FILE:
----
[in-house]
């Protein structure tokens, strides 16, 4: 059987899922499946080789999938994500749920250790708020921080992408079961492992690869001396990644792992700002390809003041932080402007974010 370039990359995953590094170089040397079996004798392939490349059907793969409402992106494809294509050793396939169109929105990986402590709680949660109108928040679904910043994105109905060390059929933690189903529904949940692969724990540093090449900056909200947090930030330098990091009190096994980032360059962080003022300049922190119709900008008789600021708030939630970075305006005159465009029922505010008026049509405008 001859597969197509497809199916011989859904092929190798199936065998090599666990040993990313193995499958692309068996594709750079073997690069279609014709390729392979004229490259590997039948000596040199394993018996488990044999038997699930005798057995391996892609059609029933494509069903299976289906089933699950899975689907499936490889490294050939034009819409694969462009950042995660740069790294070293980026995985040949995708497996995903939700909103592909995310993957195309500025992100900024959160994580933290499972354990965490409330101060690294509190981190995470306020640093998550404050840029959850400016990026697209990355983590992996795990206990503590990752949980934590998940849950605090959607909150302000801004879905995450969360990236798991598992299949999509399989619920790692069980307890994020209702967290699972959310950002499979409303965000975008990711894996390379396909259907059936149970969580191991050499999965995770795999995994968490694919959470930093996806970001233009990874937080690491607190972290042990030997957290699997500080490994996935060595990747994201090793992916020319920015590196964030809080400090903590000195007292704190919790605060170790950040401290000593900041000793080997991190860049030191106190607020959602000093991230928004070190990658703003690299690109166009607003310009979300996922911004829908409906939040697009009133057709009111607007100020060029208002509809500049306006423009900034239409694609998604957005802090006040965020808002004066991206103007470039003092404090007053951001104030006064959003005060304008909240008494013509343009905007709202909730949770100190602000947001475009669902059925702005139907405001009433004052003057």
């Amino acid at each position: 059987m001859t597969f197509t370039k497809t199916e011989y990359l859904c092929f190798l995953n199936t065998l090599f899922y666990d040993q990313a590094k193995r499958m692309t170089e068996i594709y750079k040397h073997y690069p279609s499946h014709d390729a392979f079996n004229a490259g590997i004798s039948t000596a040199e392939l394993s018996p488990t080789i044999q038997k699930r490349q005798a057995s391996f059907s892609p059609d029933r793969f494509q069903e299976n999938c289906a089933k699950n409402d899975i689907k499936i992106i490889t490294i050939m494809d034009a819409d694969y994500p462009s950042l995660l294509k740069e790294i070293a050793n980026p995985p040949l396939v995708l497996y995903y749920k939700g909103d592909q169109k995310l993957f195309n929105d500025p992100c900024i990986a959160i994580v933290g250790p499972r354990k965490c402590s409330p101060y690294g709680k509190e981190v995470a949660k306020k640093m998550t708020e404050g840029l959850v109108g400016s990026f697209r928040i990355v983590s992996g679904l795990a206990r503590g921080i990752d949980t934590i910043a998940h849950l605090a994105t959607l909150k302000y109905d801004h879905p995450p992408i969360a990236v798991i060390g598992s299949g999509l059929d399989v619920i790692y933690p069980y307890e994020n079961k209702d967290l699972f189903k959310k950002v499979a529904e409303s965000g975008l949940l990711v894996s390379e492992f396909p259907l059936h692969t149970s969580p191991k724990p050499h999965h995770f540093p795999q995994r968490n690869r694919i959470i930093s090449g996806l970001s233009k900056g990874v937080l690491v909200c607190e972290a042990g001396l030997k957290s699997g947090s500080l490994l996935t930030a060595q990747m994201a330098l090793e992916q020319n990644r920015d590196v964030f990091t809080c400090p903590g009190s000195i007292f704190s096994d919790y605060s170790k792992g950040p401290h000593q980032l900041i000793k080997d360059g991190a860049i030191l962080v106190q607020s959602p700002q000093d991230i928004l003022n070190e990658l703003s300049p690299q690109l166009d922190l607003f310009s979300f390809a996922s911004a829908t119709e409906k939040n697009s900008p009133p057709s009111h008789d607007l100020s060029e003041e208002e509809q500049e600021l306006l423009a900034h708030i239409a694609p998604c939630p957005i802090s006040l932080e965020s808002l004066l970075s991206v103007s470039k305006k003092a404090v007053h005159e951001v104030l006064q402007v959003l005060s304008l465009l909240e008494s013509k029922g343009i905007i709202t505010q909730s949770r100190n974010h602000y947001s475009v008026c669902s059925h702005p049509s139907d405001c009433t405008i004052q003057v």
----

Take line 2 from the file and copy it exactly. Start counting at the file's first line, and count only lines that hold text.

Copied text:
């Protein structure tokens, strides 16, 4: 059987899922499946080789999938994500749920250790708020921080992408079961492992690869001396990644792992700002390809003041932080402007974010 370039990359995953590094170089040397079996004798392939490349059907793969409402992106494809294509050793396939169109929105990986402590709680949660109108928040679904910043994105109905060390059929933690189903529904949940692969724990540093090449900056909200947090930030330098990091009190096994980032360059962080003022300049922190119709900008008789600021708030939630970075305006005159465009029922505010008026049509405008 001859597969197509497809199916011989859904092929190798199936065998090599666990040993990313193995499958692309068996594709750079073997690069279609014709390729392979004229490259590997039948000596040199394993018996488990044999038997699930005798057995391996892609059609029933494509069903299976289906089933699950899975689907499936490889490294050939034009819409694969462009950042995660740069790294070293980026995985040949995708497996995903939700909103592909995310993957195309500025992100900024959160994580933290499972354990965490409330101060690294509190981190995470306020640093998550404050840029959850400016990026697209990355983590992996795990206990503590990752949980934590998940849950605090959607909150302000801004879905995450969360990236798991598992299949999509399989619920790692069980307890994020209702967290699972959310950002499979409303965000975008990711894996390379396909259907059936149970969580191991050499999965995770795999995994968490694919959470930093996806970001233009990874937080690491607190972290042990030997957290699997500080490994996935060595990747994201090793992916020319920015590196964030809080400090903590000195007292704190919790605060170790950040401290000593900041000793080997991190860049030191106190607020959602000093991230928004070190990658703003690299690109166009607003310009979300996922911004829908409906939040697009009133057709009111607007100020060029208002509809500049306006423009900034239409694609998604957005802090006040965020808002004066991206103007470039003092404090007053951001104030006064959003005060304008909240008494013509343009905007709202909730949770100190602000947001475009669902059925702005139907405001009433004052003057």